The explosion and fires severely damaged LC-1 (the same pad used by Sputnik 1 and Vostok 1), which cost an estimated 300 million USD to repair. Official records claim that the LES activated a mere six seconds before the booster exploded, but some estimates put the time as low as two seconds.

The descent module was refurbished and later used on Soyuz T-15.

The failure's immediate result was the inability to replace the aging Soyuz T-9 return capsule attached to the Salyut 7 space station. This led to dire reports in the Western media about the cosmonauts remaining aboard Salyut 7 (which had arrived several months before in the T-9) being 'stranded' in space, with no ability to return.

Official reports by the Soviet news agency TASS gave few details, merely saying that there had been a pad accident and the cosmonauts were rescued by the LES. It was not until several years later during glasnost that the full story of the accident was revealed to the outside world.

Years later, in an interview with the American History Channel regarding the flight, Titov claimed that the crew's first action after the escape rocket fired was to deactivate the spacecraft's cockpit voice recorder because, as he put it, "We were swearing".[4]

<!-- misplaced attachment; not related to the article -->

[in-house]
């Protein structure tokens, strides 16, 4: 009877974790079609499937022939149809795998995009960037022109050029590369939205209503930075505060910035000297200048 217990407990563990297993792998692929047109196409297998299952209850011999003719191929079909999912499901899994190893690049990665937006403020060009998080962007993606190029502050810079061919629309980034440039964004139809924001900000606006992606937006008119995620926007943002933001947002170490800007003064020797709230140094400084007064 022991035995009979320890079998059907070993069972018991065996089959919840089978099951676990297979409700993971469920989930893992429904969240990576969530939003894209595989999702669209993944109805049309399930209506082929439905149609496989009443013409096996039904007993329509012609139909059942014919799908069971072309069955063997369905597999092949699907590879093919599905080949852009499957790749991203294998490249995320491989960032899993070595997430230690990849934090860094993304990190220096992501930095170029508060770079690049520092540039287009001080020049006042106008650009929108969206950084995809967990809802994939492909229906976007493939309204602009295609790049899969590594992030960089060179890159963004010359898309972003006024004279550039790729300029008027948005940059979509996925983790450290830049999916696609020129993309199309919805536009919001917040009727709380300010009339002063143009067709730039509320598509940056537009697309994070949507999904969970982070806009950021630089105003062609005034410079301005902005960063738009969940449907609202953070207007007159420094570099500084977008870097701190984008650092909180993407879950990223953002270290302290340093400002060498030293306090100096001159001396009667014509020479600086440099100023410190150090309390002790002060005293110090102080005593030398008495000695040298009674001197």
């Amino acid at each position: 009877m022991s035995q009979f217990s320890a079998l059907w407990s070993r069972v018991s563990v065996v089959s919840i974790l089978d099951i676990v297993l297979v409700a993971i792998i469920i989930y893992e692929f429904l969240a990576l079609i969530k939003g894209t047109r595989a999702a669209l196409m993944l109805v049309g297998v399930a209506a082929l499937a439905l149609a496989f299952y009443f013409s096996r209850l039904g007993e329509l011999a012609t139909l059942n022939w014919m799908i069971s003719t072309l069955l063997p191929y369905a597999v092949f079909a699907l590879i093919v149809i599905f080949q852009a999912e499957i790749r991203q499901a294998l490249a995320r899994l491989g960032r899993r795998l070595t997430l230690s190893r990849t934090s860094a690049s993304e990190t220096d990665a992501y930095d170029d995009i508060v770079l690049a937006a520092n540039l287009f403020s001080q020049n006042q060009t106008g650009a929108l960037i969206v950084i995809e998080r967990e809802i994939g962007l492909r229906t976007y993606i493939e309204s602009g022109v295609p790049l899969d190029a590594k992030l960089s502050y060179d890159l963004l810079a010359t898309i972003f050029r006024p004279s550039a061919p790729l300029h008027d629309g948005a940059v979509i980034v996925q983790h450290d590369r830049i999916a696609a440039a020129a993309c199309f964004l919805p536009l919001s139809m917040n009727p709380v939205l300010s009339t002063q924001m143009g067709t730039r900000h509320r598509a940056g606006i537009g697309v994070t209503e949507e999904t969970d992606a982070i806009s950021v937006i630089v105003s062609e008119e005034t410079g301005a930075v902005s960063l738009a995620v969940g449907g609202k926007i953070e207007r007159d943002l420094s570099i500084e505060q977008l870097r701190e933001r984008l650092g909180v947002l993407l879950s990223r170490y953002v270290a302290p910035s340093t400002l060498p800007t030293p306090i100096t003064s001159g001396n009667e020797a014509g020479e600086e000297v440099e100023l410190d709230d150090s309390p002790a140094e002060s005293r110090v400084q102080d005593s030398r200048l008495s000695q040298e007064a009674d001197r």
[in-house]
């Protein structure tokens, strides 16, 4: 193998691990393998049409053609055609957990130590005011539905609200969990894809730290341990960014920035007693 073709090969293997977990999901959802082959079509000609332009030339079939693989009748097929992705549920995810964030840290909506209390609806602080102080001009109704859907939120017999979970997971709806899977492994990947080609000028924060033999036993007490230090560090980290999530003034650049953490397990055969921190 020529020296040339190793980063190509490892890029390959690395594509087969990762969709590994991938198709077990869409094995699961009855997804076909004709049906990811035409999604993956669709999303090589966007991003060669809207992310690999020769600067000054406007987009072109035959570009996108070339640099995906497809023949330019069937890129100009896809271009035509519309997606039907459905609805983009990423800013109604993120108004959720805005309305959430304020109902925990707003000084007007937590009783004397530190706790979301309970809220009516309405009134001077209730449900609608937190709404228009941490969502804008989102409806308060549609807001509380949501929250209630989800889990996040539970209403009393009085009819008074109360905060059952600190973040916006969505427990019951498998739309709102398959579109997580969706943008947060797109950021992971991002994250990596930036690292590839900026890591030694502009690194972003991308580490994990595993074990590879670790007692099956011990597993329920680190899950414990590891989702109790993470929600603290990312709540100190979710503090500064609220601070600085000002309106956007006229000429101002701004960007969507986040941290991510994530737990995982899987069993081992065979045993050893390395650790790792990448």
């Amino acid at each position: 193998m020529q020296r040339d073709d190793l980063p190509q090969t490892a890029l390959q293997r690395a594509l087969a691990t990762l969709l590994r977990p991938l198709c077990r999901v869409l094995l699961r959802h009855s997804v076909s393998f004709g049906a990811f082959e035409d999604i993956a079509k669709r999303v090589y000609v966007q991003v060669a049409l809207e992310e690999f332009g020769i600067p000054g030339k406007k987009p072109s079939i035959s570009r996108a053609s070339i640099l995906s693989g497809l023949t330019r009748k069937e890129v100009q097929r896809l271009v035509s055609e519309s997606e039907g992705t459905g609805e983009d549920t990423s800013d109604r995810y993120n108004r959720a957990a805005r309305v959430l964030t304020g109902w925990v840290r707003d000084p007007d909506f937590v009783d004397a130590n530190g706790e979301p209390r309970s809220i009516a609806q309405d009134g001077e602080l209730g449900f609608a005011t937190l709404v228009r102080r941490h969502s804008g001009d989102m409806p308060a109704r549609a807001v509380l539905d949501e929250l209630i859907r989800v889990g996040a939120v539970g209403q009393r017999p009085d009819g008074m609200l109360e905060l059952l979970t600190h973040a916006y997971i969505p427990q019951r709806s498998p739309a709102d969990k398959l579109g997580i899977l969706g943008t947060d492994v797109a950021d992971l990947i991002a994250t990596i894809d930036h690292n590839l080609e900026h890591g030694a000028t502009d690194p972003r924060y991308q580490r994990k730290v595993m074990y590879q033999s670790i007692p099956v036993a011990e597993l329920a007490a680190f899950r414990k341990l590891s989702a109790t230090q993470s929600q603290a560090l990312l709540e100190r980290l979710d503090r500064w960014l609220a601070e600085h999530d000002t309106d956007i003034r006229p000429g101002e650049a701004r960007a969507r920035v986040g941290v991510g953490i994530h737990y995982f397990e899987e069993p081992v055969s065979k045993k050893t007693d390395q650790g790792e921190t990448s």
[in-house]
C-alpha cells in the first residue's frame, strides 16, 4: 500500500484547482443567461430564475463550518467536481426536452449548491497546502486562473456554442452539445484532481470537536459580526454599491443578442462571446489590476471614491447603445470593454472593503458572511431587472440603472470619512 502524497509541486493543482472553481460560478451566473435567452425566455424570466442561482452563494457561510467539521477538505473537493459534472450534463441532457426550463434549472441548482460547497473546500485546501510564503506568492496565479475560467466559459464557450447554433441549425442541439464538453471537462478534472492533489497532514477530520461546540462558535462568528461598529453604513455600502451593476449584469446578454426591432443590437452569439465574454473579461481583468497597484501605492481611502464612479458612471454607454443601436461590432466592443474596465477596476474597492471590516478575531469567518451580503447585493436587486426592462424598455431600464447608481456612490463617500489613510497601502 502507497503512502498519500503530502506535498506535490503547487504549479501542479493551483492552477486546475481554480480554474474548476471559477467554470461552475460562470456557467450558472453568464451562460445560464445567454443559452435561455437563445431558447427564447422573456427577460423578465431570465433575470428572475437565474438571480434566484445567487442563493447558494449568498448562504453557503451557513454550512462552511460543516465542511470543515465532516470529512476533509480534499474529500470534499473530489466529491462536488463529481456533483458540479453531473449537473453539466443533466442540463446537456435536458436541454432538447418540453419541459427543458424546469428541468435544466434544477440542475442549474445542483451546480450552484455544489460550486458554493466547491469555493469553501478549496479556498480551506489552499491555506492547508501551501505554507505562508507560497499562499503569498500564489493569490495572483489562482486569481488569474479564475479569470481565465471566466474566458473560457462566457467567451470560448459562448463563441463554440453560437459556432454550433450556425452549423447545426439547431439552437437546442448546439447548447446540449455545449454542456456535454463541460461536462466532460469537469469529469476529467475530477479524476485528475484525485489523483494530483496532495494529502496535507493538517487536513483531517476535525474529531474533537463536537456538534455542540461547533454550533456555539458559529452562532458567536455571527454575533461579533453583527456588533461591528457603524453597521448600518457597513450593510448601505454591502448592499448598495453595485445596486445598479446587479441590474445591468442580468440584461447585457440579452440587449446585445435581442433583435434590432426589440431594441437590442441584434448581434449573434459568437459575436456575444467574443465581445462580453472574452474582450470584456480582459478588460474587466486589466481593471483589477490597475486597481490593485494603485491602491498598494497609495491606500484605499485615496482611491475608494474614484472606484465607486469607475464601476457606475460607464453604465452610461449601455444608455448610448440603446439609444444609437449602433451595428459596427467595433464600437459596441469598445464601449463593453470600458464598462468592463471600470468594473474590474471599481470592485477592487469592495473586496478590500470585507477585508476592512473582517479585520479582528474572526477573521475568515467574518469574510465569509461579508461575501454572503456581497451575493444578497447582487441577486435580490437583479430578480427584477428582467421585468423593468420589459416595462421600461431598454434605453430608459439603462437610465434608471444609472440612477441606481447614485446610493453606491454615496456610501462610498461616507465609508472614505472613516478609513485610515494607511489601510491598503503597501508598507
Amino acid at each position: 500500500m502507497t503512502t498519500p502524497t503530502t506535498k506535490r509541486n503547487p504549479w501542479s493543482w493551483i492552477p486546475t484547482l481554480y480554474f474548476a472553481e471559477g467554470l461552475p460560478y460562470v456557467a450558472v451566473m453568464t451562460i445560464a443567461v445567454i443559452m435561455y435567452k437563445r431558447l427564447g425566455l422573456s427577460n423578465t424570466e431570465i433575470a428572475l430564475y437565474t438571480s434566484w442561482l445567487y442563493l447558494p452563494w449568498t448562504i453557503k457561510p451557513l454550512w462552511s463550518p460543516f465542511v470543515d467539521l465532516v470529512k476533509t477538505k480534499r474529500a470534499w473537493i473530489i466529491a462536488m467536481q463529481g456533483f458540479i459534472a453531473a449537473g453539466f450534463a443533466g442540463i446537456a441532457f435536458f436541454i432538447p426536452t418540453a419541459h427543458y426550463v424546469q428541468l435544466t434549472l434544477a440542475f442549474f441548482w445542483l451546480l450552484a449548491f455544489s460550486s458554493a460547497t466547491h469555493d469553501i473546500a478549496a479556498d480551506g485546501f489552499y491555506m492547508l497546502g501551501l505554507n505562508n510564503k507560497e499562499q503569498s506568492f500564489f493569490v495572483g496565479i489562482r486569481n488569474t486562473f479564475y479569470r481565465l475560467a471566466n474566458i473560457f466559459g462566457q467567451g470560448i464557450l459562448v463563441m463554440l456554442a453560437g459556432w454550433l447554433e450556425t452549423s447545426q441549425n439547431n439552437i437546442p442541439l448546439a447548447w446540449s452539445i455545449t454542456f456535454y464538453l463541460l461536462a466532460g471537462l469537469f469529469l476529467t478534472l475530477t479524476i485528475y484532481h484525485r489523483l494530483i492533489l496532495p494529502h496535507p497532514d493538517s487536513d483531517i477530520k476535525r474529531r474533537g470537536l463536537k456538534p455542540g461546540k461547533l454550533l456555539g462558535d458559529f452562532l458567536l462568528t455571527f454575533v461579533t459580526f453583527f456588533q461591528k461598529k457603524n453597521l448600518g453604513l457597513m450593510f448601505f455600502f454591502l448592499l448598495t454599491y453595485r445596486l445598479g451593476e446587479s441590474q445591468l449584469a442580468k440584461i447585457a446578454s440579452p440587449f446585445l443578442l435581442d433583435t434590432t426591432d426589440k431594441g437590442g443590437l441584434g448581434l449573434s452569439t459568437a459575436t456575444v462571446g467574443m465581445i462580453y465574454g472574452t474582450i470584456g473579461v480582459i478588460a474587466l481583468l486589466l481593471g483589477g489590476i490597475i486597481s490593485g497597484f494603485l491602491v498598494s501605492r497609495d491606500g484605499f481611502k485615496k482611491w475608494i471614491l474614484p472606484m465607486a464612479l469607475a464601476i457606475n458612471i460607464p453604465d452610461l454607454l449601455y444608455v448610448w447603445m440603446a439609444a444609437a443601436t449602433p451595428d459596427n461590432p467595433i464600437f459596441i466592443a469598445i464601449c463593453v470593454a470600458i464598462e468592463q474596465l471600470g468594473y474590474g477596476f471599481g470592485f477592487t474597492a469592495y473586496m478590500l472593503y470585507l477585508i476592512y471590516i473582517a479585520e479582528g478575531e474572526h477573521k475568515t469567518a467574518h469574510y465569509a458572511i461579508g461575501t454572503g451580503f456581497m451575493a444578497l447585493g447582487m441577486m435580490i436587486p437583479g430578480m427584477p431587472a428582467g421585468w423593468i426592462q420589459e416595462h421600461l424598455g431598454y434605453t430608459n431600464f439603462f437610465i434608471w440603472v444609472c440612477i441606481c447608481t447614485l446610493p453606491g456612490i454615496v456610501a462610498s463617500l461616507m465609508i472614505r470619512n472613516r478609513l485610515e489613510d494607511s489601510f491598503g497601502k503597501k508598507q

In a 2001 ceremony at the Houston Manned Space Flight Center commemorating 40 years of manned spaceflight, which was attended by various representatives of the Russian and US space programs, Titov and Strekalov thanked Mercury spacecraft designer Maxime Faget for coming up with the LES which saved their lives.

See also


  1. ^ a b "A brief history of space accidents".  
  2. ^ Sanchez, Merri J. (March 2000). "A Human Factors Evaluation of a Methodology for Pressurized Crew Module Acceptability for Zero-Gravity Ingress of Spacecraft" (PDF). Houston, Texas:  
  3. ^ Harland, David M. (2004). The Story of the MIR Space Station. Dordrecht: Springer. p. 121.  
  4. ^ a b Evans, Ben (September 28, 2013). We Were Swearing!' Thirty Years Since Russia's Brush With Disaster"'". Retrieved 2014-01-24. 

External links

  • "History of Soyuz Escape System", Russian Spaceweb website